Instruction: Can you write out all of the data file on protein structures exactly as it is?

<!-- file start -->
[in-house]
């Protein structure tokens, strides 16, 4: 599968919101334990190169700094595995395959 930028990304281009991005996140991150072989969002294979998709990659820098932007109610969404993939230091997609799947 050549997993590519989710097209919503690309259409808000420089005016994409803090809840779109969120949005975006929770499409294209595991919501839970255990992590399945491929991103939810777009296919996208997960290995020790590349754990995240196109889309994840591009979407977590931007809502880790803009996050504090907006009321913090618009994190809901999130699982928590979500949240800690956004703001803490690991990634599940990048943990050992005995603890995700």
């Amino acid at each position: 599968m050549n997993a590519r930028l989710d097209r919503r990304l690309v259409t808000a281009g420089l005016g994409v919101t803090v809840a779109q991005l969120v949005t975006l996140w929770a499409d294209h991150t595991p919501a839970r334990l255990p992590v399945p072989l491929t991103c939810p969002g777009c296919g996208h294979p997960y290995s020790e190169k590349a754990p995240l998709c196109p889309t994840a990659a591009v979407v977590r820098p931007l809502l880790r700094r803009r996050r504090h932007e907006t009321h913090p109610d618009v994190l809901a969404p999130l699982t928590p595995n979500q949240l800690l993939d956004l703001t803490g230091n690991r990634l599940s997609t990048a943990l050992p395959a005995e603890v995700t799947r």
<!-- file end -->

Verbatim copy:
[in-house]
């Protein structure tokens, strides 16, 4: 599968919101334990190169700094595995395959 930028990304281009991005996140991150072989969002294979998709990659820098932007109610969404993939230091997609799947 050549997993590519989710097209919503690309259409808000420089005016994409803090809840779109969120949005975006929770499409294209595991919501839970255990992590399945491929991103939810777009296919996208997960290995020790590349754990995240196109889309994840591009979407977590931007809502880790803009996050504090907006009321913090618009994190809901999130699982928590979500949240800690956004703001803490690991990634599940990048943990050992005995603890995700």
């Amino acid at each position: 599968m050549n997993a590519r930028l989710d097209r919503r990304l690309v259409t808000a281009g420089l005016g994409v919101t803090v809840a779109q991005l969120v949005t975006l996140w929770a499409d294209h991150t595991p919501a839970r334990l255990p992590v399945p072989l491929t991103c939810p969002g777009c296919g996208h294979p997960y290995s020790e190169k590349a754990p995240l998709c196109p889309t994840a990659a591009v979407v977590r820098p931007l809502l880790r700094r803009r996050r504090h932007e907006t009321h913090p109610d618009v994190l809901a969404p999130l699982t928590p595995n979500q949240l800690l993939d956004l703001t803490g230091n690991r990634l599940s997609t990048a943990l050992p395959a005995e603890v995700t799947r």